Initially seen as a fun piece of technology to make plastic replicas of pretty much everything, the 3D printer is now infiltrating many different industries and changing the way we create anything. Here are 5 examples of how this recent technological advance is beginning to change the world as we know it.
We have come along way since using wood as a prosthetic, and advances have enabled fantastic things such as the progression of Paralympic athletes. The progression of prosthetics can at least partly be attributed to 3D printing. What it allows is for unique customisation though graphic designers, who can create something much more personalised to the individual and individual needing it than ever before.
Take for example the idea of finding prosthetics for children. In times gone by there may have well been a “one size fits all” policy in prosthetic provision. Thankfully this is no longer the case and movements such as Enabling The Future look to make a lasting difference to kids of all backgrounds and differing needs.
It is arguable that 3D printing is revolutionising the manufacture of products, and in turn, revolutionising the prototyping industry. Creating a single prototype before 3D printing was a much more time consuming task, but 3D printing has hugely reduced production time.
Prototype Projects create prototypes of all shapes, sizes and materials and they suggest that 3D printing has enabled businesses to not just create single prototypes, but batches of them for relatively little cost. This not only speeds up the production process but also allows more room for error because multiple prototypes can be created and then discarded because they are so cheap.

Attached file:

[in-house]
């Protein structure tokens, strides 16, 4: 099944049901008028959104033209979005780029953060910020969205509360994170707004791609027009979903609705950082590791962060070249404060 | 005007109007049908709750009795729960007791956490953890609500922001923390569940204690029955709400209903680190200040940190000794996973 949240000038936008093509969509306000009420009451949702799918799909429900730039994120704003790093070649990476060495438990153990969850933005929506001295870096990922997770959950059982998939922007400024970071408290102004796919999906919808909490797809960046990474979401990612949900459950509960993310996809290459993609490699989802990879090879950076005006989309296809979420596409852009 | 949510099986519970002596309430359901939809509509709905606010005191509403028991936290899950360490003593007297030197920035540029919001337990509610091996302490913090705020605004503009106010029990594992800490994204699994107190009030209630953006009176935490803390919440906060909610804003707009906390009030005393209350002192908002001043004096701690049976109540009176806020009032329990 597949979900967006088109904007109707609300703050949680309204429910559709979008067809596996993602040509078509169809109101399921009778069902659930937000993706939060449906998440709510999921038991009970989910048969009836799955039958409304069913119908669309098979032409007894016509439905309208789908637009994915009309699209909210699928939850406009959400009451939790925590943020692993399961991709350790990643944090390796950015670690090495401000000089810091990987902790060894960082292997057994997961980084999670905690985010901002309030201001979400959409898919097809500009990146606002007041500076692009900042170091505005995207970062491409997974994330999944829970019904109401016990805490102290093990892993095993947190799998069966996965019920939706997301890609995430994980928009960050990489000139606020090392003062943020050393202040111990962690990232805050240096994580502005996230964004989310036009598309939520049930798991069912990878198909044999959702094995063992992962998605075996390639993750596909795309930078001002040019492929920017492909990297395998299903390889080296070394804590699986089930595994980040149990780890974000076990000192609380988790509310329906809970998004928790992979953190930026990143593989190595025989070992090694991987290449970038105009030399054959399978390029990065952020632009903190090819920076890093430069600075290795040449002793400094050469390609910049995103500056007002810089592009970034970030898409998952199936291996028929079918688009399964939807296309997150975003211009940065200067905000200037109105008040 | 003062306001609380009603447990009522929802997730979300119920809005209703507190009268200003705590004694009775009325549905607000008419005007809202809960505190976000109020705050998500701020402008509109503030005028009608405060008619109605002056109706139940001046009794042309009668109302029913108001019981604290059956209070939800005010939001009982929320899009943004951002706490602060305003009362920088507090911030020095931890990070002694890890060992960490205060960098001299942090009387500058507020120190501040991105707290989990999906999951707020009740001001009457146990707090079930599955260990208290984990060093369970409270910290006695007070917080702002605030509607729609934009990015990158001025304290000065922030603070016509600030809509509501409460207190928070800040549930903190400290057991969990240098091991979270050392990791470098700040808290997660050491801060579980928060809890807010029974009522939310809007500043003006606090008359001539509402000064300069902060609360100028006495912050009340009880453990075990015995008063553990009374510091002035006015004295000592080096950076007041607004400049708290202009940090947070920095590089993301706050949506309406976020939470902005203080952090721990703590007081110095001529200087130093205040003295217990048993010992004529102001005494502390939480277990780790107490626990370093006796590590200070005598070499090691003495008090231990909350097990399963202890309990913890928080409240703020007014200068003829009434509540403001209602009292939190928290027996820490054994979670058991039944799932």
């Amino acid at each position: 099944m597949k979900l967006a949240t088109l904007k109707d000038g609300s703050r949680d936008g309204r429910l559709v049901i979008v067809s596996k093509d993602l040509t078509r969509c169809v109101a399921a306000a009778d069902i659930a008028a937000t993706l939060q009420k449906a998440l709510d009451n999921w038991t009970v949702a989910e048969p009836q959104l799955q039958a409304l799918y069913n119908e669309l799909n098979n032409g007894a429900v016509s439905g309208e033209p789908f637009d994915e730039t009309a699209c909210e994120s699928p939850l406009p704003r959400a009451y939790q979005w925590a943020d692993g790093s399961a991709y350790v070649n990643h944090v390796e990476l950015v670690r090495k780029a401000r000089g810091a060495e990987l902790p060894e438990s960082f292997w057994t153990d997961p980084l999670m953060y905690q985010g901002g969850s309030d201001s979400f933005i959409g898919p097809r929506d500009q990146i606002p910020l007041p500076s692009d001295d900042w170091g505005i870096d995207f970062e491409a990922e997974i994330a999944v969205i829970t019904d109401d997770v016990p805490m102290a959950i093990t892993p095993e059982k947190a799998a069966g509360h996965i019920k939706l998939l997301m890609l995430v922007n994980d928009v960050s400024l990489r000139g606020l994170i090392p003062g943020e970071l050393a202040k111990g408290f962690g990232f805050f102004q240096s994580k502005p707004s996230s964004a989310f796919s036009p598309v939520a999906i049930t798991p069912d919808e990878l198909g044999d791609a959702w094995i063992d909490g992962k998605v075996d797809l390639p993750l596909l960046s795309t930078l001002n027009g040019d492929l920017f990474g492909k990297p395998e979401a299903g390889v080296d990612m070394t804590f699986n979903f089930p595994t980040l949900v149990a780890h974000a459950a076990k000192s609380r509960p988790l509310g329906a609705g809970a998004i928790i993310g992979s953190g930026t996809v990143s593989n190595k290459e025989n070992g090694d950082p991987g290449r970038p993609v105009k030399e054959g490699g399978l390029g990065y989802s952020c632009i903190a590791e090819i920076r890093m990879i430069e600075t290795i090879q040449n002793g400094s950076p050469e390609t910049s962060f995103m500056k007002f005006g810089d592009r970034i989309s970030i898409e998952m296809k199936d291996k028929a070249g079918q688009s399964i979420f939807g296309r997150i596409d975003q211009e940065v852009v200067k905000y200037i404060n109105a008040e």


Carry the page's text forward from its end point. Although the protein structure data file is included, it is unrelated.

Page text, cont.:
We have already mentioned the use of 3D printing in medical developments through prosthetics, however this isn’t the only area of medicine it is being used in. Doctors and MRI specialists have begun using scans of effected areas of ill people to create 3D printed models to further diagnose and treat patients.
A fantastic story earlier this year showed just how important this use of 3D printing can be. A two year old girl from the UK was born with a serious heart defect which was life threatening. Doctors then created a 3D printed model of her heart so that surgeons could better plan the incredibly intricate surgery to repair her heart.
It is thought that without the aid of the printer the chances of the operation being as successful would have been much slimmer. It is also thought the use of 3D printing will reduce costs in the future because it reduces surgery time which can be particularly expensive.
The development of 3D printing has become incredibly valuable to the automotive industry in both creating prototypes and final products. One misconception about 3D printing is that everything is created by cheap plastics, this simply isn’t true. There is now a wide range of materials with varying strengths.
The automotive industry has embarked on using 3D printing to create parts for both the interior and exterior of cars. Linking back to the part of this post which referred to prototyping, car companies have used prototyping to fascinating degrees in the development of concept cars we regularly see rolled out at motor shows.
3D printing has even taken to the skies. Because 3D printing enables you to create very sturdy but light objects this has lent itself to the aerospace industry. Because of this it has been used in the creation of helicopters, aeroplanes and even spacecraft.
The famous mars rover vehicle was developed using 3D printing. A reported 80 parts of the NASA vehicle were built digitally and then created through a 3D printer.
These are just 5 examples of how important and influential the production technique of 3D printing has become, but there are plenty more out there. With the technology continuously progressing, expect even more from it in the near future.